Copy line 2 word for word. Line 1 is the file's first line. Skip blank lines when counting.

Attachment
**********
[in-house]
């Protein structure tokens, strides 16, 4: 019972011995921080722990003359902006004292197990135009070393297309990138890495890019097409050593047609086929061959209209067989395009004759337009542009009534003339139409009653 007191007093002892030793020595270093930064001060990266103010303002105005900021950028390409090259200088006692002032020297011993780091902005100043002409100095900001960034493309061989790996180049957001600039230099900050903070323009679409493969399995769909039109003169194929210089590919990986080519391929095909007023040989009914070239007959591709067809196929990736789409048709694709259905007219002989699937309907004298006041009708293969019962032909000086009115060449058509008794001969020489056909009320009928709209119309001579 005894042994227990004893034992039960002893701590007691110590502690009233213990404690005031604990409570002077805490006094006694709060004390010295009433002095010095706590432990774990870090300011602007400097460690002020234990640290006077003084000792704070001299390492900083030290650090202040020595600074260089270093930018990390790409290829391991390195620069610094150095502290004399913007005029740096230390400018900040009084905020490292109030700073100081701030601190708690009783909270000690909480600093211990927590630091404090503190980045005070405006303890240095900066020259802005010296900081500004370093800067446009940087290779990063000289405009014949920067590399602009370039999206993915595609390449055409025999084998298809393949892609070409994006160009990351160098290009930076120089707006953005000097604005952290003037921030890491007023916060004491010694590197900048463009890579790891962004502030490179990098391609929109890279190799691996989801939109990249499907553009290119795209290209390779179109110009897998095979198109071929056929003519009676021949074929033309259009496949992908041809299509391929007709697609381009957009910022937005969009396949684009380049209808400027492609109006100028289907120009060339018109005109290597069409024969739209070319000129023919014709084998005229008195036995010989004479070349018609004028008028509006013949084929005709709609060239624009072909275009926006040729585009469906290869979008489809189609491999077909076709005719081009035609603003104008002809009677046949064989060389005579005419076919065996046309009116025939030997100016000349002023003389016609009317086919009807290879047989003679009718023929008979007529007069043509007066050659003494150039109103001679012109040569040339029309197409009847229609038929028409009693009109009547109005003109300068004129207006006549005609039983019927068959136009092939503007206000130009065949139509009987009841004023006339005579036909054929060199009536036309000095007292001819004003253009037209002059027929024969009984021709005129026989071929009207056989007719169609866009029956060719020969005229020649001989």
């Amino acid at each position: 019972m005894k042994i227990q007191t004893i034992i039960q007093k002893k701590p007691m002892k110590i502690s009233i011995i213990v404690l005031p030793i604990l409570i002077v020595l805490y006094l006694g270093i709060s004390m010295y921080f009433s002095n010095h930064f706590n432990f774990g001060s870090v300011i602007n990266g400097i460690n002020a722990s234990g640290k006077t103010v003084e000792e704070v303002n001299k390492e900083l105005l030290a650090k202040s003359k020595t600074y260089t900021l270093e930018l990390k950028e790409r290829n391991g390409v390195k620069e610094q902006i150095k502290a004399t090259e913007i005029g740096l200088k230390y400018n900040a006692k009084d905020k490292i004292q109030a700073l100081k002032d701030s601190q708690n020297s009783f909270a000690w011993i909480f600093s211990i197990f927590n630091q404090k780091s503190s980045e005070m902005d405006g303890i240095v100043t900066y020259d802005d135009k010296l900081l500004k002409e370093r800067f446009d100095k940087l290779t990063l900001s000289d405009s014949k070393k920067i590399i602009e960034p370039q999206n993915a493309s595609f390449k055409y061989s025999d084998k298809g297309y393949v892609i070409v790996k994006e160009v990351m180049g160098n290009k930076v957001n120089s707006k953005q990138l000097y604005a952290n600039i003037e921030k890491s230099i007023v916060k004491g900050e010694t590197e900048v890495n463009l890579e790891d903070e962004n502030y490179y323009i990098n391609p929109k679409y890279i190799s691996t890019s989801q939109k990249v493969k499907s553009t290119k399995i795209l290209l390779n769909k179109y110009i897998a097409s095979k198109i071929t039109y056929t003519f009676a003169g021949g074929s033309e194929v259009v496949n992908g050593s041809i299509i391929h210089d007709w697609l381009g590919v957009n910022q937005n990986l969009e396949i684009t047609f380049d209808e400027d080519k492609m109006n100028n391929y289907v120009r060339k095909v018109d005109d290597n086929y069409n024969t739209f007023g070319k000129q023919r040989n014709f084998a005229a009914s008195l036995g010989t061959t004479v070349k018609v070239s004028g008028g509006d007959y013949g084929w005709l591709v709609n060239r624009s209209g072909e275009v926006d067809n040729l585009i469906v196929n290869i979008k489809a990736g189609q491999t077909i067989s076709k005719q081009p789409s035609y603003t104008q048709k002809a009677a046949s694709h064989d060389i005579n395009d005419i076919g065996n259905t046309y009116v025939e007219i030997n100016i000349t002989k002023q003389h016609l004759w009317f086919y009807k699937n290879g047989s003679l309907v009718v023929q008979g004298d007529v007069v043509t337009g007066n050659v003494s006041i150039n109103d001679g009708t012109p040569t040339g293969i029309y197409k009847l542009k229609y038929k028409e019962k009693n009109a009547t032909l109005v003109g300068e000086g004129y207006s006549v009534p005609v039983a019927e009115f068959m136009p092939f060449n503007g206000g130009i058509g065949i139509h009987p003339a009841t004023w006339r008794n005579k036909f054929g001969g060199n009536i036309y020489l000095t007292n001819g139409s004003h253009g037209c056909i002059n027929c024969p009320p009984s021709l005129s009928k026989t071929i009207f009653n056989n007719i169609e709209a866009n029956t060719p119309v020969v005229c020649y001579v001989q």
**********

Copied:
């Protein structure tokens, strides 16, 4: 019972011995921080722990003359902006004292197990135009070393297309990138890495890019097409050593047609086929061959209209067989395009004759337009542009009534003339139409009653 007191007093002892030793020595270093930064001060990266103010303002105005900021950028390409090259200088006692002032020297011993780091902005100043002409100095900001960034493309061989790996180049957001600039230099900050903070323009679409493969399995769909039109003169194929210089590919990986080519391929095909007023040989009914070239007959591709067809196929990736789409048709694709259905007219002989699937309907004298006041009708293969019962032909000086009115060449058509008794001969020489056909009320009928709209119309001579 005894042994227990004893034992039960002893701590007691110590502690009233213990404690005031604990409570002077805490006094006694709060004390010295009433002095010095706590432990774990870090300011602007400097460690002020234990640290006077003084000792704070001299390492900083030290650090202040020595600074260089270093930018990390790409290829391991390195620069610094150095502290004399913007005029740096230390400018900040009084905020490292109030700073100081701030601190708690009783909270000690909480600093211990927590630091404090503190980045005070405006303890240095900066020259802005010296900081500004370093800067446009940087290779990063000289405009014949920067590399602009370039999206993915595609390449055409025999084998298809393949892609070409994006160009990351160098290009930076120089707006953005000097604005952290003037921030890491007023916060004491010694590197900048463009890579790891962004502030490179990098391609929109890279190799691996989801939109990249499907553009290119795209290209390779179109110009897998095979198109071929056929003519009676021949074929033309259009496949992908041809299509391929007709697609381009957009910022937005969009396949684009380049209808400027492609109006100028289907120009060339018109005109290597069409024969739209070319000129023919014709084998005229008195036995010989004479070349018609004028008028509006013949084929005709709609060239624009072909275009926006040729585009469906290869979008489809189609491999077909076709005719081009035609603003104008002809009677046949064989060389005579005419076919065996046309009116025939030997100016000349002023003389016609009317086919009807290879047989003679009718023929008979007529007069043509007066050659003494150039109103001679012109040569040339029309197409009847229609038929028409009693009109009547109005003109300068004129207006006549005609039983019927068959136009092939503007206000130009065949139509009987009841004023006339005579036909054929060199009536036309000095007292001819004003253009037209002059027929024969009984021709005129026989071929009207056989007719169609866009029956060719020969005229020649001989």